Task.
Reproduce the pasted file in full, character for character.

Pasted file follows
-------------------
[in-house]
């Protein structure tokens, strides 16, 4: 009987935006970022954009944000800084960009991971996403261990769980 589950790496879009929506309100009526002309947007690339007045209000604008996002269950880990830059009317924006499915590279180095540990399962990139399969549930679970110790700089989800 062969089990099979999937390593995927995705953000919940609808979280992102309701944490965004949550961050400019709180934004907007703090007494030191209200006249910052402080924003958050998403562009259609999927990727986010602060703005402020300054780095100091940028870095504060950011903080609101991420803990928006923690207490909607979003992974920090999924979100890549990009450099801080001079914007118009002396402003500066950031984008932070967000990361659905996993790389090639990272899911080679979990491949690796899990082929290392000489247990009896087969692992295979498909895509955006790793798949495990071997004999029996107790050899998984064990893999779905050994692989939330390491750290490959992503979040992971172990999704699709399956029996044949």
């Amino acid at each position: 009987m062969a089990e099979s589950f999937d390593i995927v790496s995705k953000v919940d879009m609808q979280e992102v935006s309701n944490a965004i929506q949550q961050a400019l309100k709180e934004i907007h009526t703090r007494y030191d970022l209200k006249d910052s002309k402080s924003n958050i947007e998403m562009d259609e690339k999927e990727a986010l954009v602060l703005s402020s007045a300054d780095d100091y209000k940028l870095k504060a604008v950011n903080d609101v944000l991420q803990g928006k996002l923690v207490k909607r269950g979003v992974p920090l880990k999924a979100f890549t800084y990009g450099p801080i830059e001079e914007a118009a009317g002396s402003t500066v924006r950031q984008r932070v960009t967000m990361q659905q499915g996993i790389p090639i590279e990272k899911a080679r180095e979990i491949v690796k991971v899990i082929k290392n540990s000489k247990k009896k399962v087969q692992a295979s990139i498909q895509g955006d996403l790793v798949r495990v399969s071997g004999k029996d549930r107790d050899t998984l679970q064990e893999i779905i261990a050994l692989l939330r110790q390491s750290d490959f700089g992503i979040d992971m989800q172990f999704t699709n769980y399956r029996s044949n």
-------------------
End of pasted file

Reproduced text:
[in-house]
């Protein structure tokens, strides 16, 4: 009987935006970022954009944000800084960009991971996403261990769980 589950790496879009929506309100009526002309947007690339007045209000604008996002269950880990830059009317924006499915590279180095540990399962990139399969549930679970110790700089989800 062969089990099979999937390593995927995705953000919940609808979280992102309701944490965004949550961050400019709180934004907007703090007494030191209200006249910052402080924003958050998403562009259609999927990727986010602060703005402020300054780095100091940028870095504060950011903080609101991420803990928006923690207490909607979003992974920090999924979100890549990009450099801080001079914007118009002396402003500066950031984008932070967000990361659905996993790389090639990272899911080679979990491949690796899990082929290392000489247990009896087969692992295979498909895509955006790793798949495990071997004999029996107790050899998984064990893999779905050994692989939330390491750290490959992503979040992971172990999704699709399956029996044949």
């Amino acid at each position: 009987m062969a089990e099979s589950f999937d390593i995927v790496s995705k953000v919940d879009m609808q979280e992102v935006s309701n944490a965004i929506q949550q961050a400019l309100k709180e934004i907007h009526t703090r007494y030191d970022l209200k006249d910052s002309k402080s924003n958050i947007e998403m562009d259609e690339k999927e990727a986010l954009v602060l703005s402020s007045a300054d780095d100091y209000k940028l870095k504060a604008v950011n903080d609101v944000l991420q803990g928006k996002l923690v207490k909607r269950g979003v992974p920090l880990k999924a979100f890549t800084y990009g450099p801080i830059e001079e914007a118009a009317g002396s402003t500066v924006r950031q984008r932070v960009t967000m990361q659905q499915g996993i790389p090639i590279e990272k899911a080679r180095e979990i491949v690796k991971v899990i082929k290392n540990s000489k247990k009896k399962v087969q692992a295979s990139i498909q895509g955006d996403l790793v798949r495990v399969s071997g004999k029996d549930r107790d050899t998984l679970q064990e893999i779905i261990a050994l692989l939330r110790q390491s750290d490959f700089g992503i979040d992971m989800q172990f999704t699709n769980y399956r029996s044949n």